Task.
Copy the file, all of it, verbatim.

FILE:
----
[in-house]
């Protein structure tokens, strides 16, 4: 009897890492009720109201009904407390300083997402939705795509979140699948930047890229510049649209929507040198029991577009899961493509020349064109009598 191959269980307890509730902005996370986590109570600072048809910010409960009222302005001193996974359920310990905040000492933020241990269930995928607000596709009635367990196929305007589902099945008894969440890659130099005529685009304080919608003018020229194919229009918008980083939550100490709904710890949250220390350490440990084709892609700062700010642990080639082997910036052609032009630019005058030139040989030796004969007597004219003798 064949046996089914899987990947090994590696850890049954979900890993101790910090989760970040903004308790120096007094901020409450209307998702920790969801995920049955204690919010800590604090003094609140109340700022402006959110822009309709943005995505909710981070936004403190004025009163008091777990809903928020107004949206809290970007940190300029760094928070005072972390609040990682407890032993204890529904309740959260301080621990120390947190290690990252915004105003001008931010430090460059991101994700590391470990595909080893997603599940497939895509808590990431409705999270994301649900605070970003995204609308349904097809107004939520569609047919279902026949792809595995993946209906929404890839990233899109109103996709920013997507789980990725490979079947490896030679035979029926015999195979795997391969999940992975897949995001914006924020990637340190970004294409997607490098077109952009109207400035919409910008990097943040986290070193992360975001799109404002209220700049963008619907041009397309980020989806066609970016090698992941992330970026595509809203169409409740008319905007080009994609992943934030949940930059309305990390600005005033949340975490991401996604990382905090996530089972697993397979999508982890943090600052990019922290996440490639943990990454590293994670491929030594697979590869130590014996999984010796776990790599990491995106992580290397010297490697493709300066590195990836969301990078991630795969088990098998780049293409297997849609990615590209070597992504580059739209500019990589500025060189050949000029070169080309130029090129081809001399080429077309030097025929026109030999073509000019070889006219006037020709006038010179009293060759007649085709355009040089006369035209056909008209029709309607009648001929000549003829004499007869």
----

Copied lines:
[in-house]
């Protein structure tokens, strides 16, 4: 009897890492009720109201009904407390300083997402939705795509979140699948930047890229510049649209929507040198029991577009899961493509020349064109009598 191959269980307890509730902005996370986590109570600072048809910010409960009222302005001193996974359920310990905040000492933020241990269930995928607000596709009635367990196929305007589902099945008894969440890659130099005529685009304080919608003018020229194919229009918008980083939550100490709904710890949250220390350490440990084709892609700062700010642990080639082997910036052609032009630019005058030139040989030796004969007597004219003798 064949046996089914899987990947090994590696850890049954979900890993101790910090989760970040903004308790120096007094901020409450209307998702920790969801995920049955204690919010800590604090003094609140109340700022402006959110822009309709943005995505909710981070936004403190004025009163008091777990809903928020107004949206809290970007940190300029760094928070005072972390609040990682407890032993204890529904309740959260301080621990120390947190290690990252915004105003001008931010430090460059991101994700590391470990595909080893997603599940497939895509808590990431409705999270994301649900605070970003995204609308349904097809107004939520569609047919279902026949792809595995993946209906929404890839990233899109109103996709920013997507789980990725490979079947490896030679035979029926015999195979795997391969999940992975897949995001914006924020990637340190970004294409997607490098077109952009109207400035919409910008990097943040986290070193992360975001799109404002209220700049963008619907041009397309980020989806066609970016090698992941992330970026595509809203169409409740008319905007080009994609992943934030949940930059309305990390600005005033949340975490991401996604990382905090996530089972697993397979999508982890943090600052990019922290996440490639943990990454590293994670491929030594697979590869130590014996999984010796776990790599990491995106992580290397010297490697493709300066590195990836969301990078991630795969088990098998780049293409297997849609990615590209070597992504580059739209500019990589500025060189050949000029070169080309130029090129081809001399080429077309030097025929026109030999073509000019070889006219006037020709006038010179009293060759007649085709355009040089006369035209056909008209029709309607009648001929000549003829004499007869």